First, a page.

Asphalt binder emulsions have proven to be an environmentally friendly, energy efficient, and cost-effective alternative to hot asphalt binder mixtures [1].  They are typically used for roadway resurfacing where they are employed as an adhesive for post-applied aggregate chip.   They are typically composed of bitumen, water, and an emulsifying agent or surfactant and must give the required stability and application characteristics for optimum performance.  For example, the structural layers must have adequate mechanical properties to make them less susceptible to early-life damage.  

The main component of asphalt emulsions is asphalt cement which constitutes 50-75 percent of the emulsion content.  Its properties are critically important since they influence emulsion behavior and performance on the road [1].  Water is the next component and can affect the properties of the emulsion if minerals or other materials are present.  One of the most influential components is the emulsifier or surfactant, and more specifically its chemical structure.  The emulsifier can determine whether the emulsion is cationic, anionic, or non-ionic.  Furthermore, the chemical compatibility of the emulsifier with the asphalt cement greatly affects the emulsions’ stability.  The physical properties of asphalt emulsions can also be modified using additives such as polymers or fillers. There are many reasons to modify asphalt emulsions, including; improved resistance to permanent deformation at high temperature; increased low temperature flexibility; improved fatigue resistance; increased tensile strength; and reduced temperature susceptibility.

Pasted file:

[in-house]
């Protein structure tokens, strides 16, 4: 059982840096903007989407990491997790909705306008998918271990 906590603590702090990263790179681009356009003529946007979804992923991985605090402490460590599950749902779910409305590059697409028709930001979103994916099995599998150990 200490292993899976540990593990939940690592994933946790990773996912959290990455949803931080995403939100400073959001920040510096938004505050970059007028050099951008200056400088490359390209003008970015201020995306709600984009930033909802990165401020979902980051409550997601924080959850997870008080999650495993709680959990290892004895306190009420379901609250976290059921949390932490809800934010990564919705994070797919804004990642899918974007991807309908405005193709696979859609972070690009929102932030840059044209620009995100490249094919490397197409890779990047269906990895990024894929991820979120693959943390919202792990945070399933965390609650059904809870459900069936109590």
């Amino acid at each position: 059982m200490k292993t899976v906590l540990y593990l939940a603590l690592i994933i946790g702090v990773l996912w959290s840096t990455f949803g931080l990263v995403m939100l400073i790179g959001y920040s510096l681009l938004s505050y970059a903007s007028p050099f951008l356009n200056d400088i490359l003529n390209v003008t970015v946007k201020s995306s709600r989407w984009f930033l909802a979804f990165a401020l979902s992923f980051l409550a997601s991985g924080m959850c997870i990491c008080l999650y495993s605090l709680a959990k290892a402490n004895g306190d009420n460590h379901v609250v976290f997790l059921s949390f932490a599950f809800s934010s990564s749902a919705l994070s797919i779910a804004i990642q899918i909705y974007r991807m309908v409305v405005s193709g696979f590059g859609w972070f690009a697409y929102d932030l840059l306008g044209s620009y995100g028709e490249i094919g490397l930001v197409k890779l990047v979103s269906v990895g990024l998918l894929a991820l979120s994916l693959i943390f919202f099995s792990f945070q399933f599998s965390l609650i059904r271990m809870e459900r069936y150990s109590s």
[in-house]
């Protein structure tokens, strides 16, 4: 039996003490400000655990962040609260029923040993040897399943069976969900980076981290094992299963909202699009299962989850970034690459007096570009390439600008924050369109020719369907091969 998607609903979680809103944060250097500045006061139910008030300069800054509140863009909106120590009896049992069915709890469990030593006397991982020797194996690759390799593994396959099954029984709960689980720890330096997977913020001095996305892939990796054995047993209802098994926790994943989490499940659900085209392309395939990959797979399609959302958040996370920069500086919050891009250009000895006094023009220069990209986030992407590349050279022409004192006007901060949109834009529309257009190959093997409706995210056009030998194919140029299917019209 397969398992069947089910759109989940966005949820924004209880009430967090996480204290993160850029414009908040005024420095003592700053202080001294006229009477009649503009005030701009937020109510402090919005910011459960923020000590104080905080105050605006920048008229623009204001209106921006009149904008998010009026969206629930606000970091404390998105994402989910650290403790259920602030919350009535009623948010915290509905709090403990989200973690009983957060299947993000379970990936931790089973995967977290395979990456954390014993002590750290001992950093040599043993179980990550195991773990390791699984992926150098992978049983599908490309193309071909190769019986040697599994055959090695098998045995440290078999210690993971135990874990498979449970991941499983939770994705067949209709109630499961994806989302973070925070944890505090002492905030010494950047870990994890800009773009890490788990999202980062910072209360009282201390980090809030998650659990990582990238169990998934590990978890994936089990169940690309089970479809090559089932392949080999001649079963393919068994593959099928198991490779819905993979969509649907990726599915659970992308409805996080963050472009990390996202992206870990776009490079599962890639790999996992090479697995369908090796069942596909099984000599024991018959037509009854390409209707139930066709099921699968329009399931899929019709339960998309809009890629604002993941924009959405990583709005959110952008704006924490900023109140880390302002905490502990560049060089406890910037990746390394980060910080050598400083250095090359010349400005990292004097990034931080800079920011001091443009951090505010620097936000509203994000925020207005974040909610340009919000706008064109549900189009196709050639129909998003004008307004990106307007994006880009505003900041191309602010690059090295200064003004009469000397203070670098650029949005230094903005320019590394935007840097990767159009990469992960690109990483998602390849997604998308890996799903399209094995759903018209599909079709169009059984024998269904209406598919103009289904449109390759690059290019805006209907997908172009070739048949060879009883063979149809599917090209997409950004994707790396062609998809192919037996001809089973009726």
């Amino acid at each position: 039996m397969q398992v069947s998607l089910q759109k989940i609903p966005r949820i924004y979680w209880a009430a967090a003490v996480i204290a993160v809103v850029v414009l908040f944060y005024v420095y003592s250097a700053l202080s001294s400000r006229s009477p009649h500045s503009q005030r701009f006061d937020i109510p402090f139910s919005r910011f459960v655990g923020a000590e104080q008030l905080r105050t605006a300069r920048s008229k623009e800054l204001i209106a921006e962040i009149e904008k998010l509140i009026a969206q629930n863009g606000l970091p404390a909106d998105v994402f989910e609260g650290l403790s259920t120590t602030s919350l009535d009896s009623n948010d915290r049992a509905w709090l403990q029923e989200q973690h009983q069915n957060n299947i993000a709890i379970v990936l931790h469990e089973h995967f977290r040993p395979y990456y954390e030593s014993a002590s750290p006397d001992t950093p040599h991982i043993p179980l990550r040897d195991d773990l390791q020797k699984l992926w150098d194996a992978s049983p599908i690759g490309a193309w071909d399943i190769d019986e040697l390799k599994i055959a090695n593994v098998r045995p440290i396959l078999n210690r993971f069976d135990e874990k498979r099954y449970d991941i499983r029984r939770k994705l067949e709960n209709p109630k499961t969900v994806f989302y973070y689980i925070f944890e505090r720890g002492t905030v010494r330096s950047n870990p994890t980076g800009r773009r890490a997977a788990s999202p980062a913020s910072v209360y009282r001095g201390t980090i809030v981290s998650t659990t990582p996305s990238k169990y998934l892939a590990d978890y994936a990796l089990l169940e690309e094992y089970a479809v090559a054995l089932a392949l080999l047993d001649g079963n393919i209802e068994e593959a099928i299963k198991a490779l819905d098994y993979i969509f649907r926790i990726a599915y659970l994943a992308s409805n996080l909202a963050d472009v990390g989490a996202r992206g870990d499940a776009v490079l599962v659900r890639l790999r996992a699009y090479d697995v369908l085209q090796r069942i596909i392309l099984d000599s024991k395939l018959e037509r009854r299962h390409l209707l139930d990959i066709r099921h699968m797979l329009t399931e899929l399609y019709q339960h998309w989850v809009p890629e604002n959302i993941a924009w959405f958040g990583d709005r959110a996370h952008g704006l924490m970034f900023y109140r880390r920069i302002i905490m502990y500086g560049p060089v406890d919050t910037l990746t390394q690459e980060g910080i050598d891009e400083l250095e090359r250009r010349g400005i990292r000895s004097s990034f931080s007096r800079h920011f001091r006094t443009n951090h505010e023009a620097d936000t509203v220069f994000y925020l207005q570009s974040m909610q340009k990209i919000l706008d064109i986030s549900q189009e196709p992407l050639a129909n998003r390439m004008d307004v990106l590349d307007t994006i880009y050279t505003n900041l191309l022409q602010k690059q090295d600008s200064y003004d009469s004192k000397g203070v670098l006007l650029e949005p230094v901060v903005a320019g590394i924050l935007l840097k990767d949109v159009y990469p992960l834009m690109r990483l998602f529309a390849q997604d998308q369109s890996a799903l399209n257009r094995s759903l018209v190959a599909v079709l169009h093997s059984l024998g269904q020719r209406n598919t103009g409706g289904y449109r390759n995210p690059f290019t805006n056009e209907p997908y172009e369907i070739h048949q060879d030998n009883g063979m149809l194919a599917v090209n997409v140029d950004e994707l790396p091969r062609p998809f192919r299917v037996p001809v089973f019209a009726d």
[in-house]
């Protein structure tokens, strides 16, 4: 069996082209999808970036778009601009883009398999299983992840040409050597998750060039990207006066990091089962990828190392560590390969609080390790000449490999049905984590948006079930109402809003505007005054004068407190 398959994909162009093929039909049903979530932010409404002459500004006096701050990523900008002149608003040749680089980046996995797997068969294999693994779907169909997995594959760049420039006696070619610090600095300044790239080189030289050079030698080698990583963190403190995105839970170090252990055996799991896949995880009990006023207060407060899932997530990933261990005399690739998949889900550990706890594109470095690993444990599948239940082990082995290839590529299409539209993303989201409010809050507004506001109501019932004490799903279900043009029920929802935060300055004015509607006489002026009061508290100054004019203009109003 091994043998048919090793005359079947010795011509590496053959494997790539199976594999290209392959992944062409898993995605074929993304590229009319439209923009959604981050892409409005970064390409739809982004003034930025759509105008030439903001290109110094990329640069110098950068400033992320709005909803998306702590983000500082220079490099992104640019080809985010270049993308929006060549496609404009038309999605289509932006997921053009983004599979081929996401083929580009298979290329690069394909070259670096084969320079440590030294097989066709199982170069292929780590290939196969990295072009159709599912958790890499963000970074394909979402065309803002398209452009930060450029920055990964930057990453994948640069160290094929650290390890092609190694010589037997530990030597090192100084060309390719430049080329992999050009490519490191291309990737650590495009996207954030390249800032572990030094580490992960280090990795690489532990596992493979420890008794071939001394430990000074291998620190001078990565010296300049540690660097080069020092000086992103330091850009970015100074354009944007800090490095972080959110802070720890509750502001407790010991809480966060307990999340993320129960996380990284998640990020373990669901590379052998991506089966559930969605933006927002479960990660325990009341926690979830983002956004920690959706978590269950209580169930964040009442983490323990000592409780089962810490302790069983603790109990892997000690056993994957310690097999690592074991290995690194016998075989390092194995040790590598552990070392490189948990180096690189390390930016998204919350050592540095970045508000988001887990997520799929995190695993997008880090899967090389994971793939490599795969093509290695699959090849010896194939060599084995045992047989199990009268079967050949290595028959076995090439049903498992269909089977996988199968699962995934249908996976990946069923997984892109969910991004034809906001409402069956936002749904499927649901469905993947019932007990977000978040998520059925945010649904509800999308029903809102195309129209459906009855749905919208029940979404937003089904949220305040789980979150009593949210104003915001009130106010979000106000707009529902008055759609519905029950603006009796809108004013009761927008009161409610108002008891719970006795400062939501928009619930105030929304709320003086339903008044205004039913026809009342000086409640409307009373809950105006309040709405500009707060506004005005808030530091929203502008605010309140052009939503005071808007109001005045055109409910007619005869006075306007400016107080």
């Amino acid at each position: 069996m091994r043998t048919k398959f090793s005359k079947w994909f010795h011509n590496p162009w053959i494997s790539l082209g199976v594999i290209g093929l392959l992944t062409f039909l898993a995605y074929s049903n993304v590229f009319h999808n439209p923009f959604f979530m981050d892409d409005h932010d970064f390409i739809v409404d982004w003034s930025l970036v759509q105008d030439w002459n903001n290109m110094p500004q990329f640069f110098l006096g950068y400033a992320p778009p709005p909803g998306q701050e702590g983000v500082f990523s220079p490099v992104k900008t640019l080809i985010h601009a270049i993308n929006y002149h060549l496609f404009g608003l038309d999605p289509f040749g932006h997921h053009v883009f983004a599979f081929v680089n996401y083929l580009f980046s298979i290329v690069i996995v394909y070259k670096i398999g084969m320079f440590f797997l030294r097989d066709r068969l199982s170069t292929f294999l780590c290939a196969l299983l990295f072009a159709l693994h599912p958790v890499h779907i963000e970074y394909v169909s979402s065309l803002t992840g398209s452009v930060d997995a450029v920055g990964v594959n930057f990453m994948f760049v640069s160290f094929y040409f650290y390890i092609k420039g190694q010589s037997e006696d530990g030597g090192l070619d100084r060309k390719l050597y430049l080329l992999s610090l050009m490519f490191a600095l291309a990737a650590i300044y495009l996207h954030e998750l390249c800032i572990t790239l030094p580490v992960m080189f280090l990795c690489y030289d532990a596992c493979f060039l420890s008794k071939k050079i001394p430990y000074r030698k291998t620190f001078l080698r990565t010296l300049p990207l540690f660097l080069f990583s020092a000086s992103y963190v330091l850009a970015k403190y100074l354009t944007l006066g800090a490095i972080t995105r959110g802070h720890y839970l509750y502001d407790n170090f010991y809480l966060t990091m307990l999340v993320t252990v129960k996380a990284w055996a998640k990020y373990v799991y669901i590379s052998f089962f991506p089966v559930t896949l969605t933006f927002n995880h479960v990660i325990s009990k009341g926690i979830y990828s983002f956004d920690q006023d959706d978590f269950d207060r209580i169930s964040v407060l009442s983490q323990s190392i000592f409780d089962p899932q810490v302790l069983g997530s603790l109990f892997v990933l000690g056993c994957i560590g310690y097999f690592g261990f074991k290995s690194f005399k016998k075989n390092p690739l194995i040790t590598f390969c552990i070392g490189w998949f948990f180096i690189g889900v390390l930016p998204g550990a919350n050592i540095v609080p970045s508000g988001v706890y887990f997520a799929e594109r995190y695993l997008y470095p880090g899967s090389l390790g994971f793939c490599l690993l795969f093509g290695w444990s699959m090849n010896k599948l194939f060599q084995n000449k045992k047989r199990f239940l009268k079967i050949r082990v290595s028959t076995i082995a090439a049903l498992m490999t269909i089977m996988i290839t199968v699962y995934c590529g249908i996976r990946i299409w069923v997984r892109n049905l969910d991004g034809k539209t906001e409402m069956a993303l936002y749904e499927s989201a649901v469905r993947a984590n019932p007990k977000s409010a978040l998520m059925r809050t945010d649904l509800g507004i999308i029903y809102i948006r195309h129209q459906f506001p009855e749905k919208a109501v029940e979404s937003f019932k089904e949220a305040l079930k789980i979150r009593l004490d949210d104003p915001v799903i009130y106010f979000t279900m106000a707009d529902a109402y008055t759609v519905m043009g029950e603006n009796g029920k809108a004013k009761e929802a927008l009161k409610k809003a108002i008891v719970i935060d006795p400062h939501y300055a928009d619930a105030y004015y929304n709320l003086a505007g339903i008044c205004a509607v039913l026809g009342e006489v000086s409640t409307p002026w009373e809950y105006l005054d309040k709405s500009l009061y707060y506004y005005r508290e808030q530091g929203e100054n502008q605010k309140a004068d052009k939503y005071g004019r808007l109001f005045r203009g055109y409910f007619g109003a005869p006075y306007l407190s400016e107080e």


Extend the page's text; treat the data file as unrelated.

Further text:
Malvern Panalytical has several tools that can provide valuable metrics for production and characterization of asphalt emulsions.  The two tools discussed in this application note are the Mastersizer and the Zetasizer., which can both be used to determine droplet/particle size, and in the case of the Zetasizer to measure the Zeta potential of emulsions also.

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